Data set:

I'm working on a linear regression problem where my train set $X$ is of shape $(703 557, 53)$. Each row is a client's features, which could be its age, its gender, how many calls we received from that client during a month... The data set is transformed in the sense it's not raw data but some categorical variables have been "one-hot encoded" as the number of times a category appeared during a month. For example if the client visited a private center 2 times during january we'll have a row for that client for that january with the feature "center_visited_private" taking value 2, and if the client visite a public center 3 times in june then we'd have another row with the feature "center_visited_public" taking value 3, with other features obviously. My target is the price the client would pay.

So I have data over $5$ years ($2014 - 2018$) and my cross-validation strategy is to train on $2014-2016$ and select models based on performance on $2017$ data. I kept the $2018$ as test set.

Issues with Data set:

Since my models are doing poorly, I figured out that some issues with the data set may be the root of the problem. I could count these issues:

  • There is some redundancy since some features could keep the same value for a subset of clients. Which could lead the models to learn patterns over a subset of clients but not others. Or to just be overwhelmed with the different patterns related to the different clients and learn nothing.
  • The data isn't i.i.d as we have historical data of each client so the accumulation of past behaviour could lead to the present observed behaviour.
  • The result of the "one-hot encoding" led to a sparse matrix.

Models Results:

The RMSE and MAE baselines are respectively: 877 and 201.

  • Random Forests: n_estimators = 500, criterion='squared error', max_features='sqrt' => It took quite some time to train, around 45 min, and it returned a $RMSE=900$ and a $MAE=220$. Slightly negative $R^{2}$ (nearly 0 but negative).
  • Linear Regression, Ridge, Lasso (with different regularization parameters) => Trained pretty fast, not more than 10 sec, $RMSE=877$, $MAE=201$. Slightly negative $R^{2}$ (nearly 0 but negative).
  • Huber Regressor, different combinations of 'epsilon' and 'max_iter' => trained in nearly a minute, $RMSE=887$, $MAE=166$, it's like it decreased the MAE with 10 but increased it in RMSE... Slightly negative and nearly zero $R^{2}$ too.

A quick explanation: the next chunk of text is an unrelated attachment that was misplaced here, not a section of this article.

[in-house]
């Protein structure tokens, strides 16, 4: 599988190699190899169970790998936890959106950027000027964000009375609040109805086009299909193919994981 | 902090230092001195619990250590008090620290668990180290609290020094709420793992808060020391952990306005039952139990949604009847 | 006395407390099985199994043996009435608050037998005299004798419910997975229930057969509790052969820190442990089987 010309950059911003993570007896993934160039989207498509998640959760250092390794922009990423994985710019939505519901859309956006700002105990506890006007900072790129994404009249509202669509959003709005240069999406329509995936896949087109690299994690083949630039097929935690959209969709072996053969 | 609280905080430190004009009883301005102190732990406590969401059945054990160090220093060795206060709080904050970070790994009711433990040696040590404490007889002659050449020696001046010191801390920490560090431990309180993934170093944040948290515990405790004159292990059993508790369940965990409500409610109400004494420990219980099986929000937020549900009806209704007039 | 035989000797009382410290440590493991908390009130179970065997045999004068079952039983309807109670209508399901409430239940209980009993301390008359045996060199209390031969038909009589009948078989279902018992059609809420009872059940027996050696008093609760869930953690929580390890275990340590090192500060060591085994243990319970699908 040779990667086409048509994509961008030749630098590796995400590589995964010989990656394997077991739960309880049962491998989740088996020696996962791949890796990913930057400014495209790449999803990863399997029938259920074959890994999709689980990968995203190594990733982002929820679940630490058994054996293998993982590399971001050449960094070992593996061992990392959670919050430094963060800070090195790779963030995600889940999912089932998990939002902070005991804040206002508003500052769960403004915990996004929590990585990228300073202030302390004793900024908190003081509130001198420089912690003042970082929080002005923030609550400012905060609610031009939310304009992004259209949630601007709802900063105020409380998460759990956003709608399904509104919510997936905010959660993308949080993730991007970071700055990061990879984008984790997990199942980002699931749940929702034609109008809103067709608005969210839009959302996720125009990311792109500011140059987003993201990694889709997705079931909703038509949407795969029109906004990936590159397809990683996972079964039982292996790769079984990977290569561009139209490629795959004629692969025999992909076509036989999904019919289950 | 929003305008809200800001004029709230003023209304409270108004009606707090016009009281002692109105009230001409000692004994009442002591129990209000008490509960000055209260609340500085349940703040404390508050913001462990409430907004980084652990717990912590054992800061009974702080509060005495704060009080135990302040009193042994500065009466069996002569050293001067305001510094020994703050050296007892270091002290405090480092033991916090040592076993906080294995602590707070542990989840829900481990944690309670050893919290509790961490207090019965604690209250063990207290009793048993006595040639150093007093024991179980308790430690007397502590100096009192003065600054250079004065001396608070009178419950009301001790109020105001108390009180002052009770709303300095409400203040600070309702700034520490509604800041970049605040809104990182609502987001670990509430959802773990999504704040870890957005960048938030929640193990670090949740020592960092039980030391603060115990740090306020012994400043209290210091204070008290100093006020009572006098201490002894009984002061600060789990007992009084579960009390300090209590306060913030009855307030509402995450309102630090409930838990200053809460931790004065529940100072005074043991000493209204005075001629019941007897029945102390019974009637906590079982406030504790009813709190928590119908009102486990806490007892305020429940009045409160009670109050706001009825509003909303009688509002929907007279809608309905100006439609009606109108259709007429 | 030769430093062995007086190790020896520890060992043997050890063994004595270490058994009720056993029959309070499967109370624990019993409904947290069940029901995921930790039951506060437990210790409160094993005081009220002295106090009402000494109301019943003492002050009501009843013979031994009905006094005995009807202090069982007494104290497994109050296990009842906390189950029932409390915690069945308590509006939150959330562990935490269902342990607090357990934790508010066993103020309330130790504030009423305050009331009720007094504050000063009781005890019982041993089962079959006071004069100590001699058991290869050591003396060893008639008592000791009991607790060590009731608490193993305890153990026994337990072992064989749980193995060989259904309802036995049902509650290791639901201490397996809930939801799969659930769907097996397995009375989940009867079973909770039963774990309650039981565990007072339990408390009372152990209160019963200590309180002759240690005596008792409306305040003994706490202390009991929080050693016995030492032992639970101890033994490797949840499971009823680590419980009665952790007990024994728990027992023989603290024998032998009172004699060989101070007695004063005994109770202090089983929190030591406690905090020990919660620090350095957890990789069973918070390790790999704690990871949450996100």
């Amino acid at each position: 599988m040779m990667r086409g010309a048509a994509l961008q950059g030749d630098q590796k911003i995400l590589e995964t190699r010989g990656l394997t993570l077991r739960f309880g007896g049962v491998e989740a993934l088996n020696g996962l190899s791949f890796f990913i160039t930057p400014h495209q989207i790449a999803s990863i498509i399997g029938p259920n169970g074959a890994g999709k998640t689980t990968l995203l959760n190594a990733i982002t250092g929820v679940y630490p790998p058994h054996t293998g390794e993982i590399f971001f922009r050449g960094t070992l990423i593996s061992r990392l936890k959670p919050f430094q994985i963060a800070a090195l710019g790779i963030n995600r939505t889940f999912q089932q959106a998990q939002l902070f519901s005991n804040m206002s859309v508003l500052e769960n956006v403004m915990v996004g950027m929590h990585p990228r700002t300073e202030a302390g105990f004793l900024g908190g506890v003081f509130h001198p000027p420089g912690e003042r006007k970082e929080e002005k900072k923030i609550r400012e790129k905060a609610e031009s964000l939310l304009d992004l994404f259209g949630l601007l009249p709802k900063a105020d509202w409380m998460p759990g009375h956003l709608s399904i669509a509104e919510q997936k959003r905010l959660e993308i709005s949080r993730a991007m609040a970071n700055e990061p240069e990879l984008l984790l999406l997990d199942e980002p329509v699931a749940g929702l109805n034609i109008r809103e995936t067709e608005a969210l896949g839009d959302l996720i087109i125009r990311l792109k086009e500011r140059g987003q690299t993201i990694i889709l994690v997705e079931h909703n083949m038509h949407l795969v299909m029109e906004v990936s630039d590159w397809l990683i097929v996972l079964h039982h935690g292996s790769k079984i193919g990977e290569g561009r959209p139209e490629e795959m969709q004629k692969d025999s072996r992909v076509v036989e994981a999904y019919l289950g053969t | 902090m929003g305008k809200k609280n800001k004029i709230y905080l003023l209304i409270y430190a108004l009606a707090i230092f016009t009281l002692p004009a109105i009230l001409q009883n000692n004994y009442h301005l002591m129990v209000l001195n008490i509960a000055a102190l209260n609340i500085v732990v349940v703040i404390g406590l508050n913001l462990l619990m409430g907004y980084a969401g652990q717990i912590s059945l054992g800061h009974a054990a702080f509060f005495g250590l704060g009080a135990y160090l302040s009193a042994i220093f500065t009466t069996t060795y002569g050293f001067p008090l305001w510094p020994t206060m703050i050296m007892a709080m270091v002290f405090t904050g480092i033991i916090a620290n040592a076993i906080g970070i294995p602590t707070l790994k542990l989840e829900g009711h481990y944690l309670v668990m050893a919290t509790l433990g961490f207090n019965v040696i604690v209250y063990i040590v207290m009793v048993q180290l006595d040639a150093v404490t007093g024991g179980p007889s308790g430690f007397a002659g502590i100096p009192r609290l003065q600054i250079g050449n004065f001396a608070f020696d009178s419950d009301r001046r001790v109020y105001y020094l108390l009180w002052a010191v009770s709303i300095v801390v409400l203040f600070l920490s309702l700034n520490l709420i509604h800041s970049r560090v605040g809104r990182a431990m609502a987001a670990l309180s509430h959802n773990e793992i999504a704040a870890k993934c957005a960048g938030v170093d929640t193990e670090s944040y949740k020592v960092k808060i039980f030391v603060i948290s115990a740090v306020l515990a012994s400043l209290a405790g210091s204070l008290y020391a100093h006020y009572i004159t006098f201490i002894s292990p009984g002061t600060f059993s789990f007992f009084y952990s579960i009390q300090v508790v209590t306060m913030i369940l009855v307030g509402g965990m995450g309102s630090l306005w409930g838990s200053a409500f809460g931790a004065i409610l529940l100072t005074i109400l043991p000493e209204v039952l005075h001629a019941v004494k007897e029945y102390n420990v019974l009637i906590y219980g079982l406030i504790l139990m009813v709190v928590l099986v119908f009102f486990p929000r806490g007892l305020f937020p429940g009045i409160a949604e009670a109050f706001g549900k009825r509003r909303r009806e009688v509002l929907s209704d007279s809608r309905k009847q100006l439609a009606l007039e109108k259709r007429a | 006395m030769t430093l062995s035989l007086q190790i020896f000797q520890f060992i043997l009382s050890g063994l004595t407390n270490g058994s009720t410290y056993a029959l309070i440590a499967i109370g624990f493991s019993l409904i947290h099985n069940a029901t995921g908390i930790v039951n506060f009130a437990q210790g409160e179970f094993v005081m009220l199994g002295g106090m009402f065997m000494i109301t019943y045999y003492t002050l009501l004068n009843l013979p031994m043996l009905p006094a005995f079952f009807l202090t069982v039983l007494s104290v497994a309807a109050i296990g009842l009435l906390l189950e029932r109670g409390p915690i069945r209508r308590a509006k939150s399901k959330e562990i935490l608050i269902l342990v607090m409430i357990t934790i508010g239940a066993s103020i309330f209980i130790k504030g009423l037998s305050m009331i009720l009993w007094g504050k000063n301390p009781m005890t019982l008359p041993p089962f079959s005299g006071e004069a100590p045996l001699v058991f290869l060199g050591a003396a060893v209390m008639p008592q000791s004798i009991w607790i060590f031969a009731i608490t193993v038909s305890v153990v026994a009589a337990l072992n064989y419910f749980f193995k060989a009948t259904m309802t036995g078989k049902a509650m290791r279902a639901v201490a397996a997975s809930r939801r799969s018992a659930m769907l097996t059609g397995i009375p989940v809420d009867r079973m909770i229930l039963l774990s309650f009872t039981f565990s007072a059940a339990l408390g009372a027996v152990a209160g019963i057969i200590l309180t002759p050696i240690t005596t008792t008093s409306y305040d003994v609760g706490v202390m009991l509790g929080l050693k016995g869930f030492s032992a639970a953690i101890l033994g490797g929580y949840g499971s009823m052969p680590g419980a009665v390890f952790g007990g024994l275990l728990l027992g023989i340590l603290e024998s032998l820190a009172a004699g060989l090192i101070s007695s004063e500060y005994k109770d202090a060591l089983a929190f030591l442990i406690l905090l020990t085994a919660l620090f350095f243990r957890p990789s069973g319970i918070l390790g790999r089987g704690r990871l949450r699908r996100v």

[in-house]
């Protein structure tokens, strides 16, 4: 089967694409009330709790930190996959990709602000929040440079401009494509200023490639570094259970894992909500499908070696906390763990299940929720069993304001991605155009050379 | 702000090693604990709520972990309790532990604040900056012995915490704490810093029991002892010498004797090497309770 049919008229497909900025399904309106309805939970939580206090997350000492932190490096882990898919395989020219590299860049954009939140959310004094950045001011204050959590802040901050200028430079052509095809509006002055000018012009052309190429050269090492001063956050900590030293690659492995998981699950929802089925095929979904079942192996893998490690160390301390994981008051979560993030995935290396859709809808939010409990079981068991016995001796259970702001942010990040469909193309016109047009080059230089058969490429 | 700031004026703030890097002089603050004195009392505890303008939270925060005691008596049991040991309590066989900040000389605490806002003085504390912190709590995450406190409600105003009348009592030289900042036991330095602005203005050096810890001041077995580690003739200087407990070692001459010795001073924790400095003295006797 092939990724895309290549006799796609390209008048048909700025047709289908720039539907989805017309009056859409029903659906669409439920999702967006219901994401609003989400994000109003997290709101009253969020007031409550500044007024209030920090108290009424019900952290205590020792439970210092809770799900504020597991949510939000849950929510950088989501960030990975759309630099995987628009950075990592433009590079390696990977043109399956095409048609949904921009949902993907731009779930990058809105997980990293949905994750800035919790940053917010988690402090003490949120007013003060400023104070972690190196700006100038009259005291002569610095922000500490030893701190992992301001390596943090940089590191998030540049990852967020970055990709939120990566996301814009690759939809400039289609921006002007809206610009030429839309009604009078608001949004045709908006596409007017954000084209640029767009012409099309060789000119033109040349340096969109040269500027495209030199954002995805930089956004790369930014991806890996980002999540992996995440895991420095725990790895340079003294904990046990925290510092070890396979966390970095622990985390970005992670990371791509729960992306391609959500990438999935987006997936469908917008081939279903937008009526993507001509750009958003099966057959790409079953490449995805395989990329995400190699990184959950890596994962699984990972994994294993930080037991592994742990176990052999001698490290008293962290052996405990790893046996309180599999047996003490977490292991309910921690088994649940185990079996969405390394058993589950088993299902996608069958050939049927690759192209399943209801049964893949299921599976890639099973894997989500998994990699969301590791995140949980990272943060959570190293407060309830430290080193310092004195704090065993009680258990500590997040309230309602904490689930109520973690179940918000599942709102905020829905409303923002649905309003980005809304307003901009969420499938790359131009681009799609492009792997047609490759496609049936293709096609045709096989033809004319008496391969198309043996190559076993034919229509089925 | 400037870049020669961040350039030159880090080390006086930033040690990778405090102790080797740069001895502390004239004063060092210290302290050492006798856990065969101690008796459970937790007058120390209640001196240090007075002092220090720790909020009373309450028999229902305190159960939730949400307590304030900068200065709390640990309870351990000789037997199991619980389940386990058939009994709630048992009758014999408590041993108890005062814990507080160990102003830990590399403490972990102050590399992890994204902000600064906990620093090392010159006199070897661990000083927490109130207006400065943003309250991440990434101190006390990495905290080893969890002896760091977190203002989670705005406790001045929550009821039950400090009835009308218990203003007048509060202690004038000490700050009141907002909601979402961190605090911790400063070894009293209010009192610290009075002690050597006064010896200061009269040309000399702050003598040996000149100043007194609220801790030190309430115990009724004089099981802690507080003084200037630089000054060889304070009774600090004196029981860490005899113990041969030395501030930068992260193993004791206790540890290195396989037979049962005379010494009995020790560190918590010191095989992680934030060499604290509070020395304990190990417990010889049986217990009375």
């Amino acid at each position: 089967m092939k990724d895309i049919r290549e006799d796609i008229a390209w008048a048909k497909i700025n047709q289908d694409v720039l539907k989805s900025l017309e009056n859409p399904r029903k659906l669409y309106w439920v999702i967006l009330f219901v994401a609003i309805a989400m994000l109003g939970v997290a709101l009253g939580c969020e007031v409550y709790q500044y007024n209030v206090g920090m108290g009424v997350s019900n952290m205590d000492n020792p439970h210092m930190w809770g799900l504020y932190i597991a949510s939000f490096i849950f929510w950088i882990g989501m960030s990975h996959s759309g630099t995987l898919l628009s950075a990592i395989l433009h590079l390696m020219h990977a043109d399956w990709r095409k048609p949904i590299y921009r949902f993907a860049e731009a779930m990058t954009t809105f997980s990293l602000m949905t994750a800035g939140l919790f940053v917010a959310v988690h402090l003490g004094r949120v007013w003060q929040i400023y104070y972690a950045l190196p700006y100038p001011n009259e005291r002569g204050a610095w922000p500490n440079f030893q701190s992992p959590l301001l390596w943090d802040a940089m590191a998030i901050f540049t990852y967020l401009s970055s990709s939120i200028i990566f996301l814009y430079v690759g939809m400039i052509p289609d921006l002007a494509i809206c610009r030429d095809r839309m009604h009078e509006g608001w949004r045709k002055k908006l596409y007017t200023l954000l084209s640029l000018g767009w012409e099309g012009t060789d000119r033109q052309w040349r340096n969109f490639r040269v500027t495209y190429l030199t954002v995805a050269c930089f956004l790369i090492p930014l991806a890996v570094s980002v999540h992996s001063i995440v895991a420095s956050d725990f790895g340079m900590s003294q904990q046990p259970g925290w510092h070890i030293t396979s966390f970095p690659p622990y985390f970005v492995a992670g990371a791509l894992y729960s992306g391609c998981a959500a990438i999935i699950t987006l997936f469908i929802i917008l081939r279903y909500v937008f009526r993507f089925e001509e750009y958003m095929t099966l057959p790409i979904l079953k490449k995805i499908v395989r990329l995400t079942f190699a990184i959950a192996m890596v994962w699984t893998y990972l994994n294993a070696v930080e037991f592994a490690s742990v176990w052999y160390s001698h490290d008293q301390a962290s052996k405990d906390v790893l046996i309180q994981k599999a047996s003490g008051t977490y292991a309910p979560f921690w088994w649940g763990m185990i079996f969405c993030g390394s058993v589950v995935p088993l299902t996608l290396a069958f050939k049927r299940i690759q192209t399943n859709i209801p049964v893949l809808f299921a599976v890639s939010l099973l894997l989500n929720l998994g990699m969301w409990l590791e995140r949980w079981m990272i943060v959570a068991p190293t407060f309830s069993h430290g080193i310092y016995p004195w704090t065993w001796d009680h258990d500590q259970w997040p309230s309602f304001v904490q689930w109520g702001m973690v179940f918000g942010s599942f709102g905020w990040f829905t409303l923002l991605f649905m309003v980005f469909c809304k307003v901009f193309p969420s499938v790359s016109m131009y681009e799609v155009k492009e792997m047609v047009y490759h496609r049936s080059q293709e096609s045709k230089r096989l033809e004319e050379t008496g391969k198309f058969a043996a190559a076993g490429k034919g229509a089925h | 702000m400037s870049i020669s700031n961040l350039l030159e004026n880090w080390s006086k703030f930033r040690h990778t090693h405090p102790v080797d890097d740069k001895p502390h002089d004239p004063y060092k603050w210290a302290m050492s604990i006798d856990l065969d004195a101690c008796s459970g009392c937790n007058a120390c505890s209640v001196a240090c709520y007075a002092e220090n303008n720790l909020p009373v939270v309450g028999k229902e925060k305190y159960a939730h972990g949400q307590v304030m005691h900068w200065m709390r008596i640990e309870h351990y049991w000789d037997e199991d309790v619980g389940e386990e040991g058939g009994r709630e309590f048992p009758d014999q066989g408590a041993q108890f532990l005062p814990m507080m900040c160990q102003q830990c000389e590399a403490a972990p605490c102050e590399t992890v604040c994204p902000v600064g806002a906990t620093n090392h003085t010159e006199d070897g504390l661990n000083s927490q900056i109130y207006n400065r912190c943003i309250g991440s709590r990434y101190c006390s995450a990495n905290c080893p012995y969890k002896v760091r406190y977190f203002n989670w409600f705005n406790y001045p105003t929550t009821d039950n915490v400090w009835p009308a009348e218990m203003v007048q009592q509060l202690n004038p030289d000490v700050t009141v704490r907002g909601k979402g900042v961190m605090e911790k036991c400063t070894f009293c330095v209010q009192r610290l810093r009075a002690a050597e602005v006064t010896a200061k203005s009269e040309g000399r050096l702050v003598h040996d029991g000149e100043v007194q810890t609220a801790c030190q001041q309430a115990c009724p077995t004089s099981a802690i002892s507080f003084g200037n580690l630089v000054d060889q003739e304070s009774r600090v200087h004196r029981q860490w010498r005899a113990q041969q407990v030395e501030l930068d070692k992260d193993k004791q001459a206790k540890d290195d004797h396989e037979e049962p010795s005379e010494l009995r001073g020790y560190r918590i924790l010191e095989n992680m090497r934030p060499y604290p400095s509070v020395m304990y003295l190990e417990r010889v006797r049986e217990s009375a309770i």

• I have noticed that for linear models the weights have really huge values ($10^{12}) but they compensate each other and the intercept is exactly the mean of the train set. I'd like to point that I have normalized the data first because fitting the linear models, and I'm predicting on normalized validation (using mean and std from train) but I haven't scaled the data for random forests.

Due to the huge amount of time required to train the random forests I haven't tried many combinations of values for the hyperparameters.

What could cause such performances?

According to this post When to avoid Random Forest?, it seems like the two major issues are:

  • Sparsity: Which, even if not measured formally, is observed in the data sets.
  • Data are not axis-aligned: I have no formal way to assess this too but maybe it could explain the long time of training for the random forests as it needed many splits?

I don't know why would all linear models perform the same and just predict the mean while the hubber would change a little bit in favor of improving the $MAE$ but worsening the $RMSE$.


  • I also found that during my cross-validation scheme, I'm not retraining the models from scratch (like retrain the models on [0, T]+[T, 2T] data) but I trained the already-trained models. For neural networks it'll just use the learned weights as initialization but I'm not sure about linear regression and random forests.

Any ideas, hints or clues are highly appreciated. Thank you!

  • $\begingroup$ In lasso, and any time you center all the predictors (which typically happens automatically in most lasso software implementations), the intercept will be exactly equal to the training set mean. That is not a feature of the prediction algorithm but rather a result of the centering process. Have you tried using BART? I find it has good performance out of the box. $\endgroup$
    – Noah
    May 10 at 0:01
  • $\begingroup$ Thank you for your answer @Noah . But that wouldn't explain why the simple Linear Regression as well as Ridge predict the mean too no? The Huber Regressor is slightly different though, but its results doesn't change no matter my hyperparameters combinations. I'll try BART and inform you about its results. I thought maybe in my data set it's hard to find a pattern or there just isn't. $\endgroup$
    – Daviiid
    May 10 at 6:12
  • $\begingroup$ @Noah So I tried the BART implementations I could find on Python but I encountered many issues and thought to give it up for the moment. There's another point I just discovered, during the cross-validation using the Time Seriers Split schema, I'm not retraining the models from scratch do you think that might influence? For Neural Networks this could act as some weight initialization and it could influence the outcome but I don't know about linear models and random forests. $\endgroup$
    – Daviiid
    May 10 at 21:15


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